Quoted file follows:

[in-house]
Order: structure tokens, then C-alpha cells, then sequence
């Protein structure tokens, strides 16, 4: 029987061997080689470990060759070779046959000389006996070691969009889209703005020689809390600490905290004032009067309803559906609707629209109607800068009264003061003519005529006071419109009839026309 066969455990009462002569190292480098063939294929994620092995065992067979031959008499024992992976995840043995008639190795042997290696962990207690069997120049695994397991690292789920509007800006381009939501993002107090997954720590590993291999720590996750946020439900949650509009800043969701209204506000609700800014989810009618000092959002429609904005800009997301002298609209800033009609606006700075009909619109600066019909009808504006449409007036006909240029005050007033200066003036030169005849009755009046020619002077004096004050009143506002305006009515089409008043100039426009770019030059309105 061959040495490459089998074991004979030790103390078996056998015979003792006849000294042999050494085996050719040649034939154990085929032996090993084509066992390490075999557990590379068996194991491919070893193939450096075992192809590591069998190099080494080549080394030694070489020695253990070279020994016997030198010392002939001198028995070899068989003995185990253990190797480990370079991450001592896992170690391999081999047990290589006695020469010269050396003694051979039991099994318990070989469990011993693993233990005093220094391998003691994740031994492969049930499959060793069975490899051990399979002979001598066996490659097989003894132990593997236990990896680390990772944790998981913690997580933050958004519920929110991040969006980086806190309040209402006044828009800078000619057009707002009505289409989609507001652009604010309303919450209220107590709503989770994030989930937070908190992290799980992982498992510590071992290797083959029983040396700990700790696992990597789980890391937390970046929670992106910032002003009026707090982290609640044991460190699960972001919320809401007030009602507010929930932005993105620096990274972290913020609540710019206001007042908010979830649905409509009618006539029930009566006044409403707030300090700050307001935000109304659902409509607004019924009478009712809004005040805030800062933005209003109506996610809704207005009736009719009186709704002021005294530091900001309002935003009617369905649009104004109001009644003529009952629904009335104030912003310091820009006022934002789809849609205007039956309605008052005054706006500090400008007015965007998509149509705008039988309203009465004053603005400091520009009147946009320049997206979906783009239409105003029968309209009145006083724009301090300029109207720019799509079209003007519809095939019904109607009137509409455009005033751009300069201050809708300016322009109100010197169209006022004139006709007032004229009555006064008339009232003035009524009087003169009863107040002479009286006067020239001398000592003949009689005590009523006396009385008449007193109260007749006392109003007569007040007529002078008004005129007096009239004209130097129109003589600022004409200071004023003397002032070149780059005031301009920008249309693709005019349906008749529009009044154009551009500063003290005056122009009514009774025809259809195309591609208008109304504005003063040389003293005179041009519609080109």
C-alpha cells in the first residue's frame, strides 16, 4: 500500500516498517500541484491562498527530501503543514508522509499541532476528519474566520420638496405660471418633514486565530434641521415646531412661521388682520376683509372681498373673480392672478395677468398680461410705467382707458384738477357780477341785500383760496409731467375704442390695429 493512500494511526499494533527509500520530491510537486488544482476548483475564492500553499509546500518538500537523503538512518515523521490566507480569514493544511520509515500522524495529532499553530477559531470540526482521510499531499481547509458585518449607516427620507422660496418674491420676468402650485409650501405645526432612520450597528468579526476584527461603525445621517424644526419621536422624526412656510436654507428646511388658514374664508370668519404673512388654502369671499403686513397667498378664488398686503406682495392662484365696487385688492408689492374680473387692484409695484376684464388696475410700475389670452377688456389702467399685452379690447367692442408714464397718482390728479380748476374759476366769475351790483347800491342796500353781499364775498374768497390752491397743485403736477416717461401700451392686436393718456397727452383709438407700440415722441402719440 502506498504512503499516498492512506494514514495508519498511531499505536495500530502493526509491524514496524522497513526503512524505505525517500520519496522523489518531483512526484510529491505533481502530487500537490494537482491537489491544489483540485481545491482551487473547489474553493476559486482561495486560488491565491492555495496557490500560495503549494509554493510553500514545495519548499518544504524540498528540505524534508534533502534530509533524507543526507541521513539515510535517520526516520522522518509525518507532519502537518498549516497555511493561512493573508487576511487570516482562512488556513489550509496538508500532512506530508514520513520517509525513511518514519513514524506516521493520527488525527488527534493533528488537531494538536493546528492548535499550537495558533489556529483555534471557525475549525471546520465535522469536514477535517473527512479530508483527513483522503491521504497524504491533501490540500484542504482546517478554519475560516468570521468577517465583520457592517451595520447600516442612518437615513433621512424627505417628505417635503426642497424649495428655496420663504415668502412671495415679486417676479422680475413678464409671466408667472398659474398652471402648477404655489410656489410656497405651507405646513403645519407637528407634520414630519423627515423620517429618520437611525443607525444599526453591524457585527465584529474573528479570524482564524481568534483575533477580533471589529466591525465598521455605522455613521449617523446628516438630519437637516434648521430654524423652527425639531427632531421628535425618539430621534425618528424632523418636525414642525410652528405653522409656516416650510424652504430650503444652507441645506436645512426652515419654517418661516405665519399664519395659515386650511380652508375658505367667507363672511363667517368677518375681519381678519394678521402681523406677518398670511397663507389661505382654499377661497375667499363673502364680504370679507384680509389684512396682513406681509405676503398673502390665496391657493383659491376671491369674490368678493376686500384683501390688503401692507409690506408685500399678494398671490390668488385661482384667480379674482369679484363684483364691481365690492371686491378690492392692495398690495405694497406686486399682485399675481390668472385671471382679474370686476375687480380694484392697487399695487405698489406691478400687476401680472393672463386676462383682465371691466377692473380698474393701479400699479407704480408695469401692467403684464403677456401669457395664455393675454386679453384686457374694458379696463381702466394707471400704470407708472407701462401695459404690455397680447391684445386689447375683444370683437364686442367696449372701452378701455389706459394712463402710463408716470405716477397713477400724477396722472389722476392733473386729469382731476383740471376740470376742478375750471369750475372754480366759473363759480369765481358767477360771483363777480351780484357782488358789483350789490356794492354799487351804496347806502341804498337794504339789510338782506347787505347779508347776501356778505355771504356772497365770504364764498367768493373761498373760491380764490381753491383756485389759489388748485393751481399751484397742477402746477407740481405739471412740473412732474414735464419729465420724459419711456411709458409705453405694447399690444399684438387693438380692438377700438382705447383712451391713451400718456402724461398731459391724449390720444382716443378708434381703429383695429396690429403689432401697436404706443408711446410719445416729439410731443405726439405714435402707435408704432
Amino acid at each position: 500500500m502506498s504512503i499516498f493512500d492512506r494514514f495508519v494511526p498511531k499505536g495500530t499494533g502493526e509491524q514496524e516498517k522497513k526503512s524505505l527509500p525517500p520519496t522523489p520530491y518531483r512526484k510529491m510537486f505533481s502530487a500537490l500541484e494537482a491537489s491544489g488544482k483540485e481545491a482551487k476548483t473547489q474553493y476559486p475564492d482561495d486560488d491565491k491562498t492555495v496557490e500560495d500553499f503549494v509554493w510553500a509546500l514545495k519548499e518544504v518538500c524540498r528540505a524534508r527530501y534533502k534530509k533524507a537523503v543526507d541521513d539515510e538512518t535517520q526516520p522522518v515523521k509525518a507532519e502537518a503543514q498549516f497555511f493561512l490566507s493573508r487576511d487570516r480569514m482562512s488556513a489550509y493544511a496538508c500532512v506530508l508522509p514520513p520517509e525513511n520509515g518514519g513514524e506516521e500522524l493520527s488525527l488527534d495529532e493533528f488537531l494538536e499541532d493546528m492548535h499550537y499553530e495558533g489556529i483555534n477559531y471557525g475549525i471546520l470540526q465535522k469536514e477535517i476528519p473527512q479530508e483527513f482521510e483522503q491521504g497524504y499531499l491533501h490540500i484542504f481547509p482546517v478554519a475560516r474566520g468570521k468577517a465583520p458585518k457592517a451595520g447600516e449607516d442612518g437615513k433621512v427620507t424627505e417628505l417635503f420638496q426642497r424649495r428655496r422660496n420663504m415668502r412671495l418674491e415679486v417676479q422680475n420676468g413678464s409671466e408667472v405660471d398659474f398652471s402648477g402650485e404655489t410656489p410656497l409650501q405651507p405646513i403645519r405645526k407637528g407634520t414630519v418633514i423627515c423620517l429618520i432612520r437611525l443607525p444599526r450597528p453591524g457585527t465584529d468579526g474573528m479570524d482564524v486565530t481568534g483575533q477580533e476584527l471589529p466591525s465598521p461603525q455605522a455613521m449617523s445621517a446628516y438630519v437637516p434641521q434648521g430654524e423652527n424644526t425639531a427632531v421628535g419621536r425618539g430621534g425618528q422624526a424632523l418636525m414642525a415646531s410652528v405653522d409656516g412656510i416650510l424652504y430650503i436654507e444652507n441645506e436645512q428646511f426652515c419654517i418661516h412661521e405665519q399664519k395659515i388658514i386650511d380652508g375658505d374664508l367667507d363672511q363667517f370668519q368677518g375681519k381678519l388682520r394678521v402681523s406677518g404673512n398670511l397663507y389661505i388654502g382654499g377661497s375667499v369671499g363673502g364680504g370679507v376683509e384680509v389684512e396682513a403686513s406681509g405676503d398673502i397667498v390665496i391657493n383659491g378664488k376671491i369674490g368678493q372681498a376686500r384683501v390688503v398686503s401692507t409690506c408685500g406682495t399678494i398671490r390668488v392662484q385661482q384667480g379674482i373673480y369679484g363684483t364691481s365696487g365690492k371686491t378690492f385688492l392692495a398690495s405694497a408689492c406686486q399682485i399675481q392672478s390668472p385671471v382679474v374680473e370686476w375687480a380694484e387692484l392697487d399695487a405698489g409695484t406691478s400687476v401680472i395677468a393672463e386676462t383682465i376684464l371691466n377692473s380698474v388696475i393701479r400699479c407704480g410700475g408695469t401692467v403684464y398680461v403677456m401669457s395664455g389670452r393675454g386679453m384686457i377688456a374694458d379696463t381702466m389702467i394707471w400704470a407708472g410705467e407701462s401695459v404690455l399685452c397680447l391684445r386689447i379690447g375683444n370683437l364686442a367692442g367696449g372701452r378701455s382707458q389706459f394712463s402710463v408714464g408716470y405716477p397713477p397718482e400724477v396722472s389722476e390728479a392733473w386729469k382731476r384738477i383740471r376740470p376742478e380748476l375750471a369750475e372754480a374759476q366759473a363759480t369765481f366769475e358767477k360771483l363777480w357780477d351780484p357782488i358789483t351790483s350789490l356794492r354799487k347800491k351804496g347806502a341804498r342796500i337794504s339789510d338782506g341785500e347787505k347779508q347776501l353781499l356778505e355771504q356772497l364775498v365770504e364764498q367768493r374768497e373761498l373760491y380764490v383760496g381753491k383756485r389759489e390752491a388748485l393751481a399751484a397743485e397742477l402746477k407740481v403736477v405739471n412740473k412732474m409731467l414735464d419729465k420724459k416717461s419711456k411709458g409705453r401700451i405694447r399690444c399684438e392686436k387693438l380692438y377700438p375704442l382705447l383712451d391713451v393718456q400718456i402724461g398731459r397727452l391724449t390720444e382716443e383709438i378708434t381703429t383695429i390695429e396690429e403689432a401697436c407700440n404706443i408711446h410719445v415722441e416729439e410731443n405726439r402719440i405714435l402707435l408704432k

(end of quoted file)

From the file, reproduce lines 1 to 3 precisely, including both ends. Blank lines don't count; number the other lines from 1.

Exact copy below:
[in-house]
Order: structure tokens, then C-alpha cells, then sequence
């Protein structure tokens, strides 16, 4: 029987061997080689470990060759070779046959000389006996070691969009889209703005020689809390600490905290004032009067309803559906609707629209109607800068009264003061003519005529006071419109009839026309 066969455990009462002569190292480098063939294929994620092995065992067979031959008499024992992976995840043995008639190795042997290696962990207690069997120049695994397991690292789920509007800006381009939501993002107090997954720590590993291999720590996750946020439900949650509009800043969701209204506000609700800014989810009618000092959002429609904005800009997301002298609209800033009609606006700075009909619109600066019909009808504006449409007036006909240029005050007033200066003036030169005849009755009046020619002077004096004050009143506002305006009515089409008043100039426009770019030059309105 061959040495490459089998074991004979030790103390078996056998015979003792006849000294042999050494085996050719040649034939154990085929032996090993084509066992390490075999557990590379068996194991491919070893193939450096075992192809590591069998190099080494080549080394030694070489020695253990070279020994016997030198010392002939001198028995070899068989003995185990253990190797480990370079991450001592896992170690391999081999047990290589006695020469010269050396003694051979039991099994318990070989469990011993693993233990005093220094391998003691994740031994492969049930499959060793069975490899051990399979002979001598066996490659097989003894132990593997236990990896680390990772944790998981913690997580933050958004519920929110991040969006980086806190309040209402006044828009800078000619057009707002009505289409989609507001652009604010309303919450209220107590709503989770994030989930937070908190992290799980992982498992510590071992290797083959029983040396700990700790696992990597789980890391937390970046929670992106910032002003009026707090982290609640044991460190699960972001919320809401007030009602507010929930932005993105620096990274972290913020609540710019206001007042908010979830649905409509009618006539029930009566006044409403707030300090700050307001935000109304659902409509607004019924009478009712809004005040805030800062933005209003109506996610809704207005009736009719009186709704002021005294530091900001309002935003009617369905649009104004109001009644003529009952629904009335104030912003310091820009006022934002789809849609205007039956309605008052005054706006500090400008007015965007998509149509705008039988309203009465004053603005400091520009009147946009320049997206979906783009239409105003029968309209009145006083724009301090300029109207720019799509079209003007519809095939019904109607009137509409455009005033751009300069201050809708300016322009109100010197169209006022004139006709007032004229009555006064008339009232003035009524009087003169009863107040002479009286006067020239001398000592003949009689005590009523006396009385008449007193109260007749006392109003007569007040007529002078008004005129007096009239004209130097129109003589600022004409200071004023003397002032070149780059005031301009920008249309693709005019349906008749529009009044154009551009500063003290005056122009009514009774025809259809195309591609208008109304504005003063040389003293005179041009519609080109």